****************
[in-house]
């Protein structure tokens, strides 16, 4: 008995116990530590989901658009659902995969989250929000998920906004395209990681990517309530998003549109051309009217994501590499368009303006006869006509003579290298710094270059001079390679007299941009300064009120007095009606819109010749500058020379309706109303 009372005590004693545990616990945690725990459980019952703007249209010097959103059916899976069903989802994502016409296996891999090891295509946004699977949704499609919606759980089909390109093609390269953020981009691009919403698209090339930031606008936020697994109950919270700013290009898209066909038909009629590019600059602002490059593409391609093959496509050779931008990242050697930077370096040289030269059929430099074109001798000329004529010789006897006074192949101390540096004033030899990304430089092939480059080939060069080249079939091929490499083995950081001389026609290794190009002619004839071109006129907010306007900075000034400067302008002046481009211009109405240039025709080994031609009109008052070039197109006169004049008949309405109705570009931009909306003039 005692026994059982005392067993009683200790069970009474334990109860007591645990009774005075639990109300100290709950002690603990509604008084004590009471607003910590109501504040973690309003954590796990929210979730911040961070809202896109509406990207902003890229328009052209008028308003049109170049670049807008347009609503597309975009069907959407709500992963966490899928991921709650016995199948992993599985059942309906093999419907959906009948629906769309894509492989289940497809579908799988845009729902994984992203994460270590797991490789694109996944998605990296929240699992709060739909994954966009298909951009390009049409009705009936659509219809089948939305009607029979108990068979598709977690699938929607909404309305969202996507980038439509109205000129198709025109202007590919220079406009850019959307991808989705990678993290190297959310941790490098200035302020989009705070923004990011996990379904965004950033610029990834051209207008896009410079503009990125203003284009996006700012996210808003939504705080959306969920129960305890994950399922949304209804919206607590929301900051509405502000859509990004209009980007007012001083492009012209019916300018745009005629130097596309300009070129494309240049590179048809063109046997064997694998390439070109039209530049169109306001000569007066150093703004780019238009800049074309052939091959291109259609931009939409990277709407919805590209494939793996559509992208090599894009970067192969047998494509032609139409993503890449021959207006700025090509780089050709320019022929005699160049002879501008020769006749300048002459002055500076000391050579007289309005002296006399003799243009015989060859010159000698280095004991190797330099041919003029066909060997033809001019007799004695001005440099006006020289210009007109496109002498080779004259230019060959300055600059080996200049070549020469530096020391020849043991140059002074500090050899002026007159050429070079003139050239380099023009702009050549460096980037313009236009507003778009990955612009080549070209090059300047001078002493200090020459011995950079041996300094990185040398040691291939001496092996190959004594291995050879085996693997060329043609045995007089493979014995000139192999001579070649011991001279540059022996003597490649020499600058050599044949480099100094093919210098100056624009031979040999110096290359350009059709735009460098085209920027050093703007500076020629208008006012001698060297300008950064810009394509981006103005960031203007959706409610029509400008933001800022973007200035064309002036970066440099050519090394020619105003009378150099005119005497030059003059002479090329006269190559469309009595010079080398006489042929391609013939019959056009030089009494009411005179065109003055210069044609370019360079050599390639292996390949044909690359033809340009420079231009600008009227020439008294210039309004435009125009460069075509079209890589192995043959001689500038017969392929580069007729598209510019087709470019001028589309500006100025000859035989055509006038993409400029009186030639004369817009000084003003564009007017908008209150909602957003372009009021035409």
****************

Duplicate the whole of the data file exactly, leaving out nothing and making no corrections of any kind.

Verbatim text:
[in-house]
């Protein structure tokens, strides 16, 4: 008995116990530590989901658009659902995969989250929000998920906004395209990681990517309530998003549109051309009217994501590499368009303006006869006509003579290298710094270059001079390679007299941009300064009120007095009606819109010749500058020379309706109303 009372005590004693545990616990945690725990459980019952703007249209010097959103059916899976069903989802994502016409296996891999090891295509946004699977949704499609919606759980089909390109093609390269953020981009691009919403698209090339930031606008936020697994109950919270700013290009898209066909038909009629590019600059602002490059593409391609093959496509050779931008990242050697930077370096040289030269059929430099074109001798000329004529010789006897006074192949101390540096004033030899990304430089092939480059080939060069080249079939091929490499083995950081001389026609290794190009002619004839071109006129907010306007900075000034400067302008002046481009211009109405240039025709080994031609009109008052070039197109006169004049008949309405109705570009931009909306003039 005692026994059982005392067993009683200790069970009474334990109860007591645990009774005075639990109300100290709950002690603990509604008084004590009471607003910590109501504040973690309003954590796990929210979730911040961070809202896109509406990207902003890229328009052209008028308003049109170049670049807008347009609503597309975009069907959407709500992963966490899928991921709650016995199948992993599985059942309906093999419907959906009948629906769309894509492989289940497809579908799988845009729902994984992203994460270590797991490789694109996944998605990296929240699992709060739909994954966009298909951009390009049409009705009936659509219809089948939305009607029979108990068979598709977690699938929607909404309305969202996507980038439509109205000129198709025109202007590919220079406009850019959307991808989705990678993290190297959310941790490098200035302020989009705070923004990011996990379904965004950033610029990834051209207008896009410079503009990125203003284009996006700012996210808003939504705080959306969920129960305890994950399922949304209804919206607590929301900051509405502000859509990004209009980007007012001083492009012209019916300018745009005629130097596309300009070129494309240049590179048809063109046997064997694998390439070109039209530049169109306001000569007066150093703004780019238009800049074309052939091959291109259609931009939409990277709407919805590209494939793996559509992208090599894009970067192969047998494509032609139409993503890449021959207006700025090509780089050709320019022929005699160049002879501008020769006749300048002459002055500076000391050579007289309005002296006399003799243009015989060859010159000698280095004991190797330099041919003029066909060997033809001019007799004695001005440099006006020289210009007109496109002498080779004259230019060959300055600059080996200049070549020469530096020391020849043991140059002074500090050899002026007159050429070079003139050239380099023009702009050549460096980037313009236009507003778009990955612009080549070209090059300047001078002493200090020459011995950079041996300094990185040398040691291939001496092996190959004594291995050879085996693997060329043609045995007089493979014995000139192999001579070649011991001279540059022996003597490649020499600058050599044949480099100094093919210098100056624009031979040999110096290359350009059709735009460098085209920027050093703007500076020629208008006012001698060297300008950064810009394509981006103005960031203007959706409610029509400008933001800022973007200035064309002036970066440099050519090394020619105003009378150099005119005497030059003059002479090329006269190559469309009595010079080398006489042929391609013939019959056009030089009494009411005179065109003055210069044609370019360079050599390639292996390949044909690359033809340009420079231009600008009227020439008294210039309004435009125009460069075509079209890589192995043959001689500038017969392929580069007729598209510019087709470019001028589309500006100025000859035989055509006038993409400029009186030639004369817009000084003003564009007017908008209150909602957003372009009021035409």